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June 4, 1954


The opinion of the court was delivered by: Campbell, District Judge.

This petition is brought by the United States pursuant to Section 338 of the Nationality Act of 1940, formerly published as 8 U.S.C.A. § 738. That Section was repealed by the Immigration and Nationality Act of 1952, but these proceedings are expressly preserved by Section 405(a), the Saving Clause of the Act of 1952, 8 U.S.C.A. § 1101 note; and the new Act contains provisions substantially similar to former Section 338. See 8 U.S.C.A. § 1451.

The respondent, John Gelbert, was naturalized in this court on March 4, 1936. The United States charges that he procured his certificate of naturalization fraudulently, in that he made various false representations in the course of the naturalization proceedings. The United States asks that the order admitting respondent to citizenship be revoked, and that the certificate of naturalization issued pursuant to said order be cancelled.

It has long been clear, at least since Johannessen v. United States, 1912, 225 U.S. 227, 32 S.Ct. 613, 617, 56 L.Ed. 1066, that Congress might lawfully provide for the denaturalization of any person who has procured a certificate of citizenship by means of fraud. The language of the Johannessen opinion leaves no room for doubt:

    "An alien has no moral nor constitutional right to
  retain the privileges of citizenship if, by false
  evidence or the like, an imposition has been
  practised upon the court, without which the
  certificate of citizenship could not and would not
  have been issued."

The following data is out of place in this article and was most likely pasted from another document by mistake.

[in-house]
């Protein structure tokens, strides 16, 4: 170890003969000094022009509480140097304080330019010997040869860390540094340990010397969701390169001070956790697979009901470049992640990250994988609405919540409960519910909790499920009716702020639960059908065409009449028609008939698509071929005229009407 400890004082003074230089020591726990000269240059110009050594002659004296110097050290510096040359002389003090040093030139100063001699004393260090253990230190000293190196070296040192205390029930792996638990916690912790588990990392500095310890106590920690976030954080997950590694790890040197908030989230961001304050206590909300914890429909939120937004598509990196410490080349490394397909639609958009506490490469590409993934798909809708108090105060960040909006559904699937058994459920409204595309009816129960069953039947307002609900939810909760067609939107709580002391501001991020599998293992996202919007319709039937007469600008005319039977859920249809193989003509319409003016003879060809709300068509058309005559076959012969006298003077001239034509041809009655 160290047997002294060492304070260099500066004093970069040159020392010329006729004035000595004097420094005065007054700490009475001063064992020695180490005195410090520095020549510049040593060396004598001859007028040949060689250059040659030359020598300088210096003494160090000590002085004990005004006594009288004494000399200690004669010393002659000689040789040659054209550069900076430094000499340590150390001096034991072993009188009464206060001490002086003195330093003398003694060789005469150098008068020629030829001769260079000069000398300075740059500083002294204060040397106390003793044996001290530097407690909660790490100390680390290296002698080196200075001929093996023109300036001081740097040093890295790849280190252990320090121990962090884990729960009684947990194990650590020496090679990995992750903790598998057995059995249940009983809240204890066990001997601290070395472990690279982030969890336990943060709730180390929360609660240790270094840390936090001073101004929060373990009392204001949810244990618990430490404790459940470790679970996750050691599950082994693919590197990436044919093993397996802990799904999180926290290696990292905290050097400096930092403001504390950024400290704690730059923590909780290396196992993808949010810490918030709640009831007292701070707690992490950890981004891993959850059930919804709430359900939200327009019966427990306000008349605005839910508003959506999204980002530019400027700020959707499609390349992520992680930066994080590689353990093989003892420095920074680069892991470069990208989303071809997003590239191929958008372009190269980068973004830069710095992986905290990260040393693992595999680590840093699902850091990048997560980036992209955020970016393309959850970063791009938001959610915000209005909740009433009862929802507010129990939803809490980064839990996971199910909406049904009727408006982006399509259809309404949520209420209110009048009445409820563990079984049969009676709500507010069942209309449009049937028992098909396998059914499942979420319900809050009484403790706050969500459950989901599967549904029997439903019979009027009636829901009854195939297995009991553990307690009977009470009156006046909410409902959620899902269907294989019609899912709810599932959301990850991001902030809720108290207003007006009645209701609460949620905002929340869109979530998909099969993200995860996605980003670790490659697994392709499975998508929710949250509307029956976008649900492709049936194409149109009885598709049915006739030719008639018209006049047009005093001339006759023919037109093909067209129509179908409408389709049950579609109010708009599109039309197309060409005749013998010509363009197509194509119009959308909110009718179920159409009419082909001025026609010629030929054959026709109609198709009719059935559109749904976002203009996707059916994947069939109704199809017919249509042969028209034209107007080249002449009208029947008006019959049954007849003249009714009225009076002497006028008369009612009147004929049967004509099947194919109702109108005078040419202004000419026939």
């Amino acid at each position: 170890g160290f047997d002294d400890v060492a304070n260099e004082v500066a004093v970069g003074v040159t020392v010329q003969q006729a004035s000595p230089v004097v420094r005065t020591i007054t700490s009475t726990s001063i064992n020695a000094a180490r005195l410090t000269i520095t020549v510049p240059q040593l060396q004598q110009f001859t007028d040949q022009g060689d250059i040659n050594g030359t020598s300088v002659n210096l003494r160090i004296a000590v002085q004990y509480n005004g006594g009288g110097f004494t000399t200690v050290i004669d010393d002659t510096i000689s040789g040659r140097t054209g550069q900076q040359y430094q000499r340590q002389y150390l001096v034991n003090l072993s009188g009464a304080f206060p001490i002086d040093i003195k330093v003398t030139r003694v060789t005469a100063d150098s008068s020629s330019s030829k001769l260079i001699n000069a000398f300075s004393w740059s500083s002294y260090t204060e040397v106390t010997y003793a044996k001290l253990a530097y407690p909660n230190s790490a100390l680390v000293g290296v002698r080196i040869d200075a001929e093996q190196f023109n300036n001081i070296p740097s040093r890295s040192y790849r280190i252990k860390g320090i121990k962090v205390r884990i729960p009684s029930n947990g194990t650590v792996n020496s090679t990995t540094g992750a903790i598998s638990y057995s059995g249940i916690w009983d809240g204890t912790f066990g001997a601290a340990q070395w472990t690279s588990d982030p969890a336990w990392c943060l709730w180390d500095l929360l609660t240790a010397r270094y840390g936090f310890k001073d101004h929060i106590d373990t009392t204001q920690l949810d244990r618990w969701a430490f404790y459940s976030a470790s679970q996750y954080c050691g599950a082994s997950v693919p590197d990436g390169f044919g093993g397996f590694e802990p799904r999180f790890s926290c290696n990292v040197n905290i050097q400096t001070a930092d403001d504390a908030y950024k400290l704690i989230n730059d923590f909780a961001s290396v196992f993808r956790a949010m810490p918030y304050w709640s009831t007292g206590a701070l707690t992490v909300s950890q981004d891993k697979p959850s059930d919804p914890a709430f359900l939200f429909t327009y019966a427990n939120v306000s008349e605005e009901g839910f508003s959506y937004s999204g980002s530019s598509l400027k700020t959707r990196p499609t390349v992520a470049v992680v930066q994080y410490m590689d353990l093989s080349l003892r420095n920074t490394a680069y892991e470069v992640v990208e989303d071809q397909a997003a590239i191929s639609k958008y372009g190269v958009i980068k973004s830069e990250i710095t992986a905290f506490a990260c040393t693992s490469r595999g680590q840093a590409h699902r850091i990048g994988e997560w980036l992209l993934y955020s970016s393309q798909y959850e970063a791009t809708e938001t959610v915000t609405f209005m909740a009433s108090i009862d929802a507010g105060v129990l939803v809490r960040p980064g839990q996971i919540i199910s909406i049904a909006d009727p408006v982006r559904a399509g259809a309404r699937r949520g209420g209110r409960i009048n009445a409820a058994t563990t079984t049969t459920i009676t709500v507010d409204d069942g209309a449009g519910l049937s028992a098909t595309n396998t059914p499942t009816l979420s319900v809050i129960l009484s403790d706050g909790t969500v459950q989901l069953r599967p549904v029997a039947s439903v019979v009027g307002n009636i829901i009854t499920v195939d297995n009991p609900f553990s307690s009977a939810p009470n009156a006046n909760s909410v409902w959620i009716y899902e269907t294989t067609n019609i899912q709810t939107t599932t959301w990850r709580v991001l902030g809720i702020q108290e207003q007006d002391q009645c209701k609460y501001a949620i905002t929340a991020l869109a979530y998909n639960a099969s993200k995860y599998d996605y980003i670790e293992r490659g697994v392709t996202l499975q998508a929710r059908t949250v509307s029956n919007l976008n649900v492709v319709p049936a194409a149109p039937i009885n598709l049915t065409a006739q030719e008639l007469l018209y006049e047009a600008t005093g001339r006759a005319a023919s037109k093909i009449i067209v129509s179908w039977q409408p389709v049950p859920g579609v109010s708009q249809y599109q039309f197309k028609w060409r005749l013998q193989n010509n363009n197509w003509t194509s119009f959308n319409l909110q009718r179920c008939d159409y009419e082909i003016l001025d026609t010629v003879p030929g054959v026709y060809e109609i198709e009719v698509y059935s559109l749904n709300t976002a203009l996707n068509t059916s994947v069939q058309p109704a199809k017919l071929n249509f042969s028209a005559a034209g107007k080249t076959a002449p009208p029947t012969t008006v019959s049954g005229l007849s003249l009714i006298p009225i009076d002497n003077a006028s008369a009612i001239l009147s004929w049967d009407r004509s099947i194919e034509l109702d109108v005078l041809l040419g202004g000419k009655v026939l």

The cases decided since Johannessen have not tempered that language. In Schneiderman v. United States, 1943, 320 U.S. 118, 63 S.Ct. 1333, 87 L.Ed. 1796; Baumgartner v. United States, 1944, 322 U.S. 665, 64 S.Ct. 1240, 88 L. Ed. 1525, and Knauer v. United States, 1946, 328 U.S. 654, 66 S.Ct. 1304, 90 L. Ed. 1500, the Court re-affirmed the Congressional power to disfranchise; at the same time, however, the Court erected a procedural safeguard for the protection of any naturalized citizen who might be touched by that power. That safeguard is found in the requirement that the Government must prove by "clear, unequivocal, and convincing" evidence that the naturalized citizen obtained his certificate illegally. This is a burden of proof unique in civil litigation, and it sets to rest the mistaken notion that these denaturalization trials are on a plane with other civil suits. As Mr. Justice Douglas commented in the Knauer opinion, these trials "involve tremendously high stakes for the individual. For denaturalization, like deportation, may result in the loss `of all that makes life worth living.'" 328 U.S. at page 659, 66 S.Ct. at page 1307.

With that strict standard of proof as a guide, the court turns to the facts adduced at this respondent's trial. The respondent is a native of Germany. He entered the United States on August 6, 1930, at New York, and now resides within this district. On November 13, 1935, he filed a petition for naturalization in this court; the petition was numbered 139137. In the course of his naturalization proceeding, he alleged under oath, among other things, that he had been lawfully admitted to the United States for permanent residence at New York on August 6, 1930; that he had never been arrested or charged with the violation of any law; and that he had no children. He was in fact convicted at Berlin, Germany in 1920 for attempted homicide, and at Hamburg, Germany in 1929 for possession of false identification papers, and he had one child, a daughter, who was born in Germany about 1925. The respondent was admitted to citizenship in this court on March 4, 1936, and was issued Certificate of Naturalization numbered 4042751. These facts shall stand as Findings of Facts within the meaning of Federal Rule 52(a), 28 U.S.C.A.